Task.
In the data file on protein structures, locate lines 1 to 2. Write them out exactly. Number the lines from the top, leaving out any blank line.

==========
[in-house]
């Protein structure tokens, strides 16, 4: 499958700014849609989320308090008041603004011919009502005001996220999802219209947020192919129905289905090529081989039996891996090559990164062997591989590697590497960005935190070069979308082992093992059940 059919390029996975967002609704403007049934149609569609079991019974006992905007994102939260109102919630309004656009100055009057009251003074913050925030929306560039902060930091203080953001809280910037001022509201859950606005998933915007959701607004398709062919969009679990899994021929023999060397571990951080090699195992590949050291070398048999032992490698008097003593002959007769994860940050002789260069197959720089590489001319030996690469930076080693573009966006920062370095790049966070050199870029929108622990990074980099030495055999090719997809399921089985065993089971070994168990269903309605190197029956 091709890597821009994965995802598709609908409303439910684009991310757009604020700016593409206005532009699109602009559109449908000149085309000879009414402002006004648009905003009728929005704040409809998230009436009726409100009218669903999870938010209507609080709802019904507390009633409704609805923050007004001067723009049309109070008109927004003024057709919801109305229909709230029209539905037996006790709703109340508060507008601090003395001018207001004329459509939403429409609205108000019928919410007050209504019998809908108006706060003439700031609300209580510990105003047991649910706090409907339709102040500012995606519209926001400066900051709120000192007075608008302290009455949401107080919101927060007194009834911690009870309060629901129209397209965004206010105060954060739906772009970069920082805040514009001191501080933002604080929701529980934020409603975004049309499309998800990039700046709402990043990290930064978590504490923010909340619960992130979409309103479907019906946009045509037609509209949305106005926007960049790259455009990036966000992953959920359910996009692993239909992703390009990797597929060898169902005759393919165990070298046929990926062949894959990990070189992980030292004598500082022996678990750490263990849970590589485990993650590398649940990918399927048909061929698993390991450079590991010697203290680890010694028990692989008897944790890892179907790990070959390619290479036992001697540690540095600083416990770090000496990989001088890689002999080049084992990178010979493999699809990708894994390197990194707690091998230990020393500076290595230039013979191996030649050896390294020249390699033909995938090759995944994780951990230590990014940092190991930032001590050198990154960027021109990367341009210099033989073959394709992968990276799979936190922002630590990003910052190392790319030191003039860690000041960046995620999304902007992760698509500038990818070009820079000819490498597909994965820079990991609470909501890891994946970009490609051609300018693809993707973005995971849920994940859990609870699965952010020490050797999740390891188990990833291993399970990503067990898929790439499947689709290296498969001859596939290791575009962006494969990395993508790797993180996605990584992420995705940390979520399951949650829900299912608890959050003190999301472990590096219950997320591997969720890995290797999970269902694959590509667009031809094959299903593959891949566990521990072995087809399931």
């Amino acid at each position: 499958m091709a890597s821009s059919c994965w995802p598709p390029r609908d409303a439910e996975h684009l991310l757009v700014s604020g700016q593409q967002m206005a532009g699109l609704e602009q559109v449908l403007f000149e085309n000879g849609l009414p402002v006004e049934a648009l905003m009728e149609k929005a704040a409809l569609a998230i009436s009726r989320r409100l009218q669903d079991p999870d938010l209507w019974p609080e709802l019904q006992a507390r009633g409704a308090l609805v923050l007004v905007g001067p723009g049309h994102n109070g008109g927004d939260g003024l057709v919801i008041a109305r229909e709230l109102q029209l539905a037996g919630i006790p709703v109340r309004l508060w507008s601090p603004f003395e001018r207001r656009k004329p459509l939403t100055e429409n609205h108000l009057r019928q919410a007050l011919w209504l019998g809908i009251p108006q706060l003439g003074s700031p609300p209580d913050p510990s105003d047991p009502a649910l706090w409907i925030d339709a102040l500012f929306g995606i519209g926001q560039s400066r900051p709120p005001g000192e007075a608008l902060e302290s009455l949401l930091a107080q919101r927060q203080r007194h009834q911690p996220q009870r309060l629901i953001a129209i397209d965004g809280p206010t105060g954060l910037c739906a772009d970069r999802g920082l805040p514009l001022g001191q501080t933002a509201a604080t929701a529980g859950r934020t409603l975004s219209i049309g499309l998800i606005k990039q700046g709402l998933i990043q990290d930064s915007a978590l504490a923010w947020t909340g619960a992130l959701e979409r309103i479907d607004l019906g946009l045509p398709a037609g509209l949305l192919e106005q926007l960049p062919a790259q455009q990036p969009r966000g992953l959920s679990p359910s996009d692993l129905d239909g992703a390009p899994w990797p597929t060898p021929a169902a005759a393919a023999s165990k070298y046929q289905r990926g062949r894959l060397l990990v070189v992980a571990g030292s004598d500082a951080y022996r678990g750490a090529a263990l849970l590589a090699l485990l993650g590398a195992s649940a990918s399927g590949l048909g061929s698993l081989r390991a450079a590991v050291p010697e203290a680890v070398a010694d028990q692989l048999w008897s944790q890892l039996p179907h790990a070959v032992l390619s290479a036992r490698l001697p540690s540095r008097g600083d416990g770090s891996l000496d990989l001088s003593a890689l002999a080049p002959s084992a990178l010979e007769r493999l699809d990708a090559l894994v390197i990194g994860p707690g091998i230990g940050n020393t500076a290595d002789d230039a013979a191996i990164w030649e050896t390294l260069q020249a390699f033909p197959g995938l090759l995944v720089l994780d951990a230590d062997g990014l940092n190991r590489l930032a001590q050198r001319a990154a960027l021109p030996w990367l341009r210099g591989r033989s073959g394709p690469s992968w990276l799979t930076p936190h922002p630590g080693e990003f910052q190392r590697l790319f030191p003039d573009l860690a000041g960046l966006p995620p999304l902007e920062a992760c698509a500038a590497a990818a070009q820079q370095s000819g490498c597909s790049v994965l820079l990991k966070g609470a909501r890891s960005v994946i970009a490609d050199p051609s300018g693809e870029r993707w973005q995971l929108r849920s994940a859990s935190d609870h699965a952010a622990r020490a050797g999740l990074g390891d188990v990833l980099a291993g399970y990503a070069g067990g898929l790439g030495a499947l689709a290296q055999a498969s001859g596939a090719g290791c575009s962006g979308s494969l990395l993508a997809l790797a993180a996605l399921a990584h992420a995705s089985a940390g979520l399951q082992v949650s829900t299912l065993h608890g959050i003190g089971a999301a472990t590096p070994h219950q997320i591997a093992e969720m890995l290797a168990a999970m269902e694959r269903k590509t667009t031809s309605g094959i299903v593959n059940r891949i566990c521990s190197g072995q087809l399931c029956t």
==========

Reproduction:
[in-house]
């Protein structure tokens, strides 16, 4: 499958700014849609989320308090008041603004011919009502005001996220999802219209947020192919129905289905090529081989039996891996090559990164062997591989590697590497960005935190070069979308082992093992059940 059919390029996975967002609704403007049934149609569609079991019974006992905007994102939260109102919630309004656009100055009057009251003074913050925030929306560039902060930091203080953001809280910037001022509201859950606005998933915007959701607004398709062919969009679990899994021929023999060397571990951080090699195992590949050291070398048999032992490698008097003593002959007769994860940050002789260069197959720089590489001319030996690469930076080693573009966006920062370095790049966070050199870029929108622990990074980099030495055999090719997809399921089985065993089971070994168990269903309605190197029956 091709890597821009994965995802598709609908409303439910684009991310757009604020700016593409206005532009699109602009559109449908000149085309000879009414402002006004648009905003009728929005704040409809998230009436009726409100009218669903999870938010209507609080709802019904507390009633409704609805923050007004001067723009049309109070008109927004003024057709919801109305229909709230029209539905037996006790709703109340508060507008601090003395001018207001004329459509939403429409609205108000019928919410007050209504019998809908108006706060003439700031609300209580510990105003047991649910706090409907339709102040500012995606519209926001400066900051709120000192007075608008302290009455949401107080919101927060007194009834911690009870309060629901129209397209965004206010105060954060739906772009970069920082805040514009001191501080933002604080929701529980934020409603975004049309499309998800990039700046709402990043990290930064978590504490923010909340619960992130979409309103479907019906946009045509037609509209949305106005926007960049790259455009990036966000992953959920359910996009692993239909992703390009990797597929060898169902005759393919165990070298046929990926062949894959990990070189992980030292004598500082022996678990750490263990849970590589485990993650590398649940990918399927048909061929698993390991450079590991010697203290680890010694028990692989008897944790890892179907790990070959390619290479036992001697540690540095600083416990770090000496990989001088890689002999080049084992990178010979493999699809990708894994390197990194707690091998230990020393500076290595230039013979191996030649050896390294020249390699033909995938090759995944994780951990230590990014940092190991930032001590050198990154960027021109990367341009210099033989073959394709992968990276799979936190922002630590990003910052190392790319030191003039860690000041960046995620999304902007992760698509500038990818070009820079000819490498597909994965820079990991609470909501890891994946970009490609051609300018693809993707973005995971849920994940859990609870699965952010020490050797999740390891188990990833291993399970990503067990898929790439499947689709290296498969001859596939290791575009962006494969990395993508790797993180996605990584992420995705940390979520399951949650829900299912608890959050003190999301472990590096219950997320591997969720890995290797999970269902694959590509667009031809094959299903593959891949566990521990072995087809399931």